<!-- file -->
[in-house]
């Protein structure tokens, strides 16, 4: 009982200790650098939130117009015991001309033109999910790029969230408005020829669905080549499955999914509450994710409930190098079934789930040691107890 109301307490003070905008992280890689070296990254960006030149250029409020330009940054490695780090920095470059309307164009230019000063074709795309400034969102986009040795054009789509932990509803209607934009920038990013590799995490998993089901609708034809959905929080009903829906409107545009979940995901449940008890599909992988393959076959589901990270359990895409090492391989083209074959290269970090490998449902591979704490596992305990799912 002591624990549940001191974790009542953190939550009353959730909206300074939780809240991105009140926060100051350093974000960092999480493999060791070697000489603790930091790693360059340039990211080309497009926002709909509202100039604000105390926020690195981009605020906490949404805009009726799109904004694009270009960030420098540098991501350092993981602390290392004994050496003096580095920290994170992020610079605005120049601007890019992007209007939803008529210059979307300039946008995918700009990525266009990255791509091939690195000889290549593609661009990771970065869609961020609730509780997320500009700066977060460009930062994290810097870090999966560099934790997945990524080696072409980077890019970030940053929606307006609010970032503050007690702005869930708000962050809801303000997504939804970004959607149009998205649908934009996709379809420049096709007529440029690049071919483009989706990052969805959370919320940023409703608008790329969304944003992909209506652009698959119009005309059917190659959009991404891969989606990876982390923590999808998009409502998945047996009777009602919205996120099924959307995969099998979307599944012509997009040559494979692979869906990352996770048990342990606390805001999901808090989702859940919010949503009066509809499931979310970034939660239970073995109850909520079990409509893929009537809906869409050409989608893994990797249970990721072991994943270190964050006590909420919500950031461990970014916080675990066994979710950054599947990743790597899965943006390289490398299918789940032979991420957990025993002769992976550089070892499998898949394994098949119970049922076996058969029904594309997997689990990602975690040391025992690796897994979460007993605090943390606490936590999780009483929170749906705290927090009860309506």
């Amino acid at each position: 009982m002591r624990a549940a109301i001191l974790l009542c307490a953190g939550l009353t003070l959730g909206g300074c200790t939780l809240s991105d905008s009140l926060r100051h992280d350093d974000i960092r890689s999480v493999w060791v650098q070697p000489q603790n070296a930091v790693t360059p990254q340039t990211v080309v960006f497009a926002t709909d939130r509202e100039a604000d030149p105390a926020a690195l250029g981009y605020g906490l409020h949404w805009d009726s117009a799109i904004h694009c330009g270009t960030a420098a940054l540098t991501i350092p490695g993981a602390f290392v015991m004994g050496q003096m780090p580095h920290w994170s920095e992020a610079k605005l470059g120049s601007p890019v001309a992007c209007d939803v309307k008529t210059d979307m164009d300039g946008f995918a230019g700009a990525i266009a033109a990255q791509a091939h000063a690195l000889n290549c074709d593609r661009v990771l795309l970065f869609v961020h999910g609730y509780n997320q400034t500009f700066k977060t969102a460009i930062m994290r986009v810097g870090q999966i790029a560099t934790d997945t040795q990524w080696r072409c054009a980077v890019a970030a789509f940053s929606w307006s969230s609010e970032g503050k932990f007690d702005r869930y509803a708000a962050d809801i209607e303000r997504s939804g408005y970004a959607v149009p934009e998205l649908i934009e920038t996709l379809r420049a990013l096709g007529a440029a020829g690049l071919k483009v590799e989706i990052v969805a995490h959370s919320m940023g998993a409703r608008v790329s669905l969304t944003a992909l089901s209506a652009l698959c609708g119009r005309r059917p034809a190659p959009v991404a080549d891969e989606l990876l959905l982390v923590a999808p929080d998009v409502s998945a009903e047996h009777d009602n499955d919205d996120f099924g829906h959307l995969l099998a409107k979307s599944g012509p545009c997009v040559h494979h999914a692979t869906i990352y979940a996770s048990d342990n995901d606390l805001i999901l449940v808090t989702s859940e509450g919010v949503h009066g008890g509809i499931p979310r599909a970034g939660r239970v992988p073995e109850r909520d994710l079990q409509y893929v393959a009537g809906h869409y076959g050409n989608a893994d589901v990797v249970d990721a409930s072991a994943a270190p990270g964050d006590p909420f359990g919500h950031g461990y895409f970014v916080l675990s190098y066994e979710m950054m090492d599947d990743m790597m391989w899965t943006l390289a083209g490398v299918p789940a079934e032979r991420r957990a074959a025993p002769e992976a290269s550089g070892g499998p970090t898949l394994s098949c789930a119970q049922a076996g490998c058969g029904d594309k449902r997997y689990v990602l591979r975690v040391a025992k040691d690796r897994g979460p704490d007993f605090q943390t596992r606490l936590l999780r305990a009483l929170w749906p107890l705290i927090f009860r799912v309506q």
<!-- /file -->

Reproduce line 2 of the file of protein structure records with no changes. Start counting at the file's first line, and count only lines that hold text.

């Protein structure tokens, strides 16, 4: 009982200790650098939130117009015991001309033109999910790029969230408005020829669905080549499955999914509450994710409930190098079934789930040691107890 109301307490003070905008992280890689070296990254960006030149250029409020330009940054490695780090920095470059309307164009230019000063074709795309400034969102986009040795054009789509932990509803209607934009920038990013590799995490998993089901609708034809959905929080009903829906409107545009979940995901449940008890599909992988393959076959589901990270359990895409090492391989083209074959290269970090490998449902591979704490596992305990799912 002591624990549940001191974790009542953190939550009353959730909206300074939780809240991105009140926060100051350093974000960092999480493999060791070697000489603790930091790693360059340039990211080309497009926002709909509202100039604000105390926020690195981009605020906490949404805009009726799109904004694009270009960030420098540098991501350092993981602390290392004994050496003096580095920290994170992020610079605005120049601007890019992007209007939803008529210059979307300039946008995918700009990525266009990255791509091939690195000889290549593609661009990771970065869609961020609730509780997320500009700066977060460009930062994290810097870090999966560099934790997945990524080696072409980077890019970030940053929606307006609010970032503050007690702005869930708000962050809801303000997504939804970004959607149009998205649908934009996709379809420049096709007529440029690049071919483009989706990052969805959370919320940023409703608008790329969304944003992909209506652009698959119009005309059917190659959009991404891969989606990876982390923590999808998009409502998945047996009777009602919205996120099924959307995969099998979307599944012509997009040559494979692979869906990352996770048990342990606390805001999901808090989702859940919010949503009066509809499931979310970034939660239970073995109850909520079990409509893929009537809906869409050409989608893994990797249970990721072991994943270190964050006590909420919500950031461990970014916080675990066994979710950054599947990743790597899965943006390289490398299918789940032979991420957990025993002769992976550089070892499998898949394994098949119970049922076996058969029904594309997997689990990602975690040391025992690796897994979460007993605090943390606490936590999780009483929170749906705290927090009860309506």